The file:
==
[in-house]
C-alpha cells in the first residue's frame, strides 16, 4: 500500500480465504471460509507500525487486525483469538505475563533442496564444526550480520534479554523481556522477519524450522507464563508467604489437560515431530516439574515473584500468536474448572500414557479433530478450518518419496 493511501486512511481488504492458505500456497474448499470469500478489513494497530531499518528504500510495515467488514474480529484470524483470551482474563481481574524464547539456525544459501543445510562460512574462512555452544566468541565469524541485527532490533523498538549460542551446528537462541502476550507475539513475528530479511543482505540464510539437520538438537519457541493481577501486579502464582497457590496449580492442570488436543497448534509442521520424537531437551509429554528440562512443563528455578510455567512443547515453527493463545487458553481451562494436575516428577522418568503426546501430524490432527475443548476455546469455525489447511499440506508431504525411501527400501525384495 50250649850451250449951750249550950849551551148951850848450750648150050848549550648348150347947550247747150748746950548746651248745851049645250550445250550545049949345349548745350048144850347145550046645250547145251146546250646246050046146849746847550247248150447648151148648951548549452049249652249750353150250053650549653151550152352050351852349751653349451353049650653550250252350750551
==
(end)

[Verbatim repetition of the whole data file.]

[in-house]
C-alpha cells in the first residue's frame, strides 16, 4: 500500500480465504471460509507500525487486525483469538505475563533442496564444526550480520534479554523481556522477519524450522507464563508467604489437560515431530516439574515473584500468536474448572500414557479433530478450518518419496 493511501486512511481488504492458505500456497474448499470469500478489513494497530531499518528504500510495515467488514474480529484470524483470551482474563481481574524464547539456525544459501543445510562460512574462512555452544566468541565469524541485527532490533523498538549460542551446528537462541502476550507475539513475528530479511543482505540464510539437520538438537519457541493481577501486579502464582497457590496449580492442570488436543497448534509442521520424537531437551509429554528440562512443563528455578510455567512443547515453527493463545487458553481451562494436575516428577522418568503426546501430524490432527475443548476455546469455525489447511499440506508431504525411501527400501525384495 50250649850451250449951750249550950849551551148951850848450750648150050848549550648348150347947550247747150748746950548746651248745851049645250550445250550545049949345349548745350048144850347145550046645250547145251146546250646246050046146849746847550247248150447648151148648951548549452049249652249750353150250053650549653151550152352050351852349751653349451353049650653550250252350750551